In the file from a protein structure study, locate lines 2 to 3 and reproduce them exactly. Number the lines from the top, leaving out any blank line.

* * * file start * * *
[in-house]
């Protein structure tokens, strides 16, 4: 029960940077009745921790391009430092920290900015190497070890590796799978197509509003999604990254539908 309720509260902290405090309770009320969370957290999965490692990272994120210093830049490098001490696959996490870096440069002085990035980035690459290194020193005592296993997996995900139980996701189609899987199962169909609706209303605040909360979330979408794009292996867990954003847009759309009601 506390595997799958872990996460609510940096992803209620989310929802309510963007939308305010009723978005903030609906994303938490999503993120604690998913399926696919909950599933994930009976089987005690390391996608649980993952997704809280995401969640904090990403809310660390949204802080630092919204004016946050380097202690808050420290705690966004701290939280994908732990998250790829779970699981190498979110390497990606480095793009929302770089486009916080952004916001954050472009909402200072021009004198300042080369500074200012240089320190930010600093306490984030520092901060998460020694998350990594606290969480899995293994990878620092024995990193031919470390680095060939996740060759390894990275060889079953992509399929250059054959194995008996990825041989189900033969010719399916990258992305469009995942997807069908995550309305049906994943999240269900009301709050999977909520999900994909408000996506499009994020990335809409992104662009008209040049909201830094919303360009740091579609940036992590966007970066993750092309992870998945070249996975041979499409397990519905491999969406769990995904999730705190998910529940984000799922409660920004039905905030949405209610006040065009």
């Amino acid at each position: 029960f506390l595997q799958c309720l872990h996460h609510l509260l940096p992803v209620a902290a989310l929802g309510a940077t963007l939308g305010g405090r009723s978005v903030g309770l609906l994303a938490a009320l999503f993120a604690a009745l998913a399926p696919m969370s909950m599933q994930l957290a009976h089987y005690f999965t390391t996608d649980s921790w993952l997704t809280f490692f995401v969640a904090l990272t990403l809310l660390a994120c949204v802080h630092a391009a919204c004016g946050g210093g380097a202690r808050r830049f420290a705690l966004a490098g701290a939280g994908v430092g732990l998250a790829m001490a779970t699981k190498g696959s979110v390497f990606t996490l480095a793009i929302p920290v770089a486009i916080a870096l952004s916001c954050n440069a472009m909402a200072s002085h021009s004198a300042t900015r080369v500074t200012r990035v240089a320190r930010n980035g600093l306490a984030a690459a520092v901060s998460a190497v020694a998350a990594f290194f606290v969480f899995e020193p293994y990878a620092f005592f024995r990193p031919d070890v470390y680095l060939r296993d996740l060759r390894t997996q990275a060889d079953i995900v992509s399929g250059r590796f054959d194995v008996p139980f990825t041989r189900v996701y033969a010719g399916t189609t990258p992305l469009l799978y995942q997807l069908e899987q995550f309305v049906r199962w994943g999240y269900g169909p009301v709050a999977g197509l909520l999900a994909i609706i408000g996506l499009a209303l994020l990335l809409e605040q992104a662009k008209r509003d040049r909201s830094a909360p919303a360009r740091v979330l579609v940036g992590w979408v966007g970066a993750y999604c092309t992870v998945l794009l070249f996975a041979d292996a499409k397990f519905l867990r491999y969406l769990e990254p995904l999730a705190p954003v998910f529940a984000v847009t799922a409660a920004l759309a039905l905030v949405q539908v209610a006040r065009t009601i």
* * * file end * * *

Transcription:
């Protein structure tokens, strides 16, 4: 029960940077009745921790391009430092920290900015190497070890590796799978197509509003999604990254539908 309720509260902290405090309770009320969370957290999965490692990272994120210093830049490098001490696959996490870096440069002085990035980035690459290194020193005592296993997996995900139980996701189609899987199962169909609706209303605040909360979330979408794009292996867990954003847009759309009601 506390595997799958872990996460609510940096992803209620989310929802309510963007939308305010009723978005903030609906994303938490999503993120604690998913399926696919909950599933994930009976089987005690390391996608649980993952997704809280995401969640904090990403809310660390949204802080630092919204004016946050380097202690808050420290705690966004701290939280994908732990998250790829779970699981190498979110390497990606480095793009929302770089486009916080952004916001954050472009909402200072021009004198300042080369500074200012240089320190930010600093306490984030520092901060998460020694998350990594606290969480899995293994990878620092024995990193031919470390680095060939996740060759390894990275060889079953992509399929250059054959194995008996990825041989189900033969010719399916990258992305469009995942997807069908995550309305049906994943999240269900009301709050999977909520999900994909408000996506499009994020990335809409992104662009008209040049909201830094919303360009740091579609940036992590966007970066993750092309992870998945070249996975041979499409397990519905491999969406769990995904999730705190998910529940984000799922409660920004039905905030949405209610006040065009």
């Amino acid at each position: 029960f506390l595997q799958c309720l872990h996460h609510l509260l940096p992803v209620a902290a989310l929802g309510a940077t963007l939308g305010g405090r009723s978005v903030g309770l609906l994303a938490a009320l999503f993120a604690a009745l998913a399926p696919m969370s909950m599933q994930l957290a009976h089987y005690f999965t390391t996608d649980s921790w993952l997704t809280f490692f995401v969640a904090l990272t990403l809310l660390a994120c949204v802080h630092a391009a919204c004016g946050g210093g380097a202690r808050r830049f420290a705690l966004a490098g701290a939280g994908v430092g732990l998250a790829m001490a779970t699981k190498g696959s979110v390497f990606t996490l480095a793009i929302p920290v770089a486009i916080a870096l952004s916001c954050n440069a472009m909402a200072s002085h021009s004198a300042t900015r080369v500074t200012r990035v240089a320190r930010n980035g600093l306490a984030a690459a520092v901060s998460a190497v020694a998350a990594f290194f606290v969480f899995e020193p293994y990878a620092f005592f024995r990193p031919d070890v470390y680095l060939r296993d996740l060759r390894t997996q990275a060889d079953i995900v992509s399929g250059r590796f054959d194995v008996p139980f990825t041989r189900v996701y033969a010719g399916t189609t990258p992305l469009l799978y995942q997807l069908e899987q995550f309305v049906r199962w994943g999240y269900g169909p009301v709050a999977g197509l909520l999900a994909i609706i408000g996506l499009a209303l994020l990335l809409e605040q992104a662009k008209r509003d040049r909201s830094a909360p919303a360009r740091v979330l579609v940036g992590w979408v966007g970066a993750y999604c092309t992870v998945l794009l070249f996975a041979d292996a499409k397990f519905l867990r491999y969406l769990e990254p995904l999730a705190p954003v998910f529940a984000v847009t799922a409660a920004l759309a039905l905030v949405q539908v209610a006040r065009t009601i």